New sanctions were adopted on 9 June 2010 over the objections of Brazil and Turkey. UNSCR 1929 significantly intensified focus on implementation and enforcement of UN sanctions against Iran by (1) establishing a Panel of Experts to monitor implementation; (2) providing authority for states to inspect, seize and dispose of suspicious cargo going to and from Iran (on the high seas by request and with the permission of the vessel’s flag state) or transported by IRISL and Iran Air Cargo; (3) prohibiting bunkering services, such as refueling, from Iranian-owned or -contracted vessels, if illicit cargoes were suspected, and (4) expanding the list of targets by 40 entities and 1 individual linked to Iranian nuclear proliferation. The resolution also imposed an investment ban on any foreign commercial activity involving uranium mining, production or use of nuclear material and technology by Iran, as well as an arms imports embargo on specific weapons.
Since 2010, a number of countries, individually or on a regional basis, have imposed additional restrictions on the Iranian economy more generally, including financial dealings with the Central Bank and on investments in Iran’s oil and gas sectors. The US and the European Union especially (but also Australia, Canada, Japan, Norway, and South Korea) have imposed increasingly stringent and more comprehensive sanctions aimed at the Iranian economy. US extraterritorial sanctions on foreign entities doing business with Iranian oil sector (including refined petroleum products and providing shipping insurance) were adopted, leading to a growing number of international companies deciding not to make new investments in Iran. The US Government exempted countries continuing to import Iranian oil (India, China etc.) in exchange for voluntary agreements to restrain the size of their purchases in 2012.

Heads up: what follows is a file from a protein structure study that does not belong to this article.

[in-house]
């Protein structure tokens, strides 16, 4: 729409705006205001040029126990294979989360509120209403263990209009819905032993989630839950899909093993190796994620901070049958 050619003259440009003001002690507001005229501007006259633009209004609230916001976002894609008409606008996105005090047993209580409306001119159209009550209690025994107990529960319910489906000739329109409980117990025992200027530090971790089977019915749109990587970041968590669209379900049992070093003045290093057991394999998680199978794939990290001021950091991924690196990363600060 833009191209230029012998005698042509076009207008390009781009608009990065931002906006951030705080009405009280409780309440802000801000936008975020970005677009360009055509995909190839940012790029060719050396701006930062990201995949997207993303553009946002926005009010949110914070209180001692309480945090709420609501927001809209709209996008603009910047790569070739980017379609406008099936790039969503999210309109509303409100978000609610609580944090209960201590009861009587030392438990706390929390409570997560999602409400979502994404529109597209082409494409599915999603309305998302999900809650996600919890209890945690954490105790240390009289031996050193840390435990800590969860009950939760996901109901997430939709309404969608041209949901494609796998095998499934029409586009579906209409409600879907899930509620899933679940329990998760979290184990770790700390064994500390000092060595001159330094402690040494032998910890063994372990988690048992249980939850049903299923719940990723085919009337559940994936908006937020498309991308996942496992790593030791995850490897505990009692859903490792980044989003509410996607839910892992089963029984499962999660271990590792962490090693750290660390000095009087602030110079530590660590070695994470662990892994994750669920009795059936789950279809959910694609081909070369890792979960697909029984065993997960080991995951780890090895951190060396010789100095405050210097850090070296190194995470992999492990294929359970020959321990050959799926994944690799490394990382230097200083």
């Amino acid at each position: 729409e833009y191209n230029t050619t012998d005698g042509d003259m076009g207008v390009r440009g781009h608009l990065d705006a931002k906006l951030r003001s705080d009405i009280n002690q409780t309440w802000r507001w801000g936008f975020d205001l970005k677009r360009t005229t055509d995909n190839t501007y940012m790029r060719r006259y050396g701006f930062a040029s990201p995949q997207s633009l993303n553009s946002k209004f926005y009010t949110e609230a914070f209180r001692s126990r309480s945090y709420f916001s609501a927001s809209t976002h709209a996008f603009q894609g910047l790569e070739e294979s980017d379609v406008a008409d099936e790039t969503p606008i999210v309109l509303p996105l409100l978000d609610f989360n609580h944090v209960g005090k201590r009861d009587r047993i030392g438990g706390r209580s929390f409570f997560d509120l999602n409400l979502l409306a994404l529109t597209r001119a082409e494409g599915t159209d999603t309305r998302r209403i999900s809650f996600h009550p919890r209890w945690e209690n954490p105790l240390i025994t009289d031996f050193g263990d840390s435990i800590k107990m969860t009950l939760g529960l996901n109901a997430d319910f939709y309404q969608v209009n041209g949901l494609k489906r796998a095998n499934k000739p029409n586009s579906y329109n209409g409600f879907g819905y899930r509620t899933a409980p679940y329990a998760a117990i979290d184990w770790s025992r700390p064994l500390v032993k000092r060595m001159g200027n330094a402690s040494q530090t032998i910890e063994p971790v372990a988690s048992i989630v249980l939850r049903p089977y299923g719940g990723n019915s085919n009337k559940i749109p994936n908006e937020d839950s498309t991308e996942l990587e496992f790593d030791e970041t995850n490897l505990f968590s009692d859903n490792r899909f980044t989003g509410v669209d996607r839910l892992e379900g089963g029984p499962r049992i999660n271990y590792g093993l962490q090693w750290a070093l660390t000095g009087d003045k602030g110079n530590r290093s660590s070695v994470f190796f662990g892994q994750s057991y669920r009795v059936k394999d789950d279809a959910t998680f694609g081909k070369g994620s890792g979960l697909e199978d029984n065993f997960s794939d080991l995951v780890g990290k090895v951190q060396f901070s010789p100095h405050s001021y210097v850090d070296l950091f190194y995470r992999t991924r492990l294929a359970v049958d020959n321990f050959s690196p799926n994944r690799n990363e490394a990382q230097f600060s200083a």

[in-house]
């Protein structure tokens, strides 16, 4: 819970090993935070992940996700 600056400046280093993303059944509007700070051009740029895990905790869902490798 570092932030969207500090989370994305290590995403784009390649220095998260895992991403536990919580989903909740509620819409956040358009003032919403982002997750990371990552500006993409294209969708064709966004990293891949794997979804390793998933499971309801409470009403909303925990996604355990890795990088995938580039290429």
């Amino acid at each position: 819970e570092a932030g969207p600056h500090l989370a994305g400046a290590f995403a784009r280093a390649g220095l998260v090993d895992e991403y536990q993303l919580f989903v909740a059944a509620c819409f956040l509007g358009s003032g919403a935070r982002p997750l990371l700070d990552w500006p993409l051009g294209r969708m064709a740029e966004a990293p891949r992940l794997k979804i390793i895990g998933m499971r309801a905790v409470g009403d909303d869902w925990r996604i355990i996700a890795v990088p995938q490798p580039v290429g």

Additional US measures were passed by the Congress in 2012 to include any energy-related services (insurance, reinsurance, shipping) and other economic infrastructure, and to broaden the purpose of sanctions to human rights. The EU also implemented new sanctions targeting Iranian oil, as well as the Iranian Central Bank to cut Iran off from international financial markets, with the 1 July 2012 ban on oil imports and financial activities (including insurance/reinsurance related to Iranian oil and gas imports) being particularly important. In March 2012, SWIFT (Brussels-based Society of Worldwide Interbank Financial Telecommunications) was ordered to isolate Iran further with the cut-off of Iranian banks from the international electronic banking transfer system.
Non-UN sanctions significantly affected Iran’s oil exports, especially the European ban on underwriting insurance for Iranian oil shipments (EU firms provide insurance for 90% of all tanker shipments) but over time, alternatives arose. The Iranian economy suffered rising inflation (more than 30%), a decline in the value of the Iranian Rial (by 80%), and a tightening of credit that affected a broad range of the Iranian population. While Iranian domestic economic policies (in particular the reduction of consumer subsidies initiated in 2010) played a role, there were growing signs that US and EU sanctions were affecting the economy, as evidenced by a drop in oil revenue, rising prices and a devaluing currency.
The threat of Israeli military strikes against Iranian nuclear facilities widely discussed in early 2012, remained in the background through this period. The assassination of Iranian nuclear scientists, as well as revelations of the Stuxnet and other ongoing computer virus attacks targeted at Iranian nuclear facilities became public during this episode, while retaliatory cyber-attacks against US targets attributed to Iran increased.
New rounds of negotiations between Iran and the E3+3 were held in Kazakhstan in February and April 2013, but they were halted due to the large gap between the negotiating positions. In March 2013, the United States and Iran held a secret meeting in Oman to discuss Iran’s nuclear program. Due to the upcoming elections in Iran, the bilateral channel was left open, but inactive.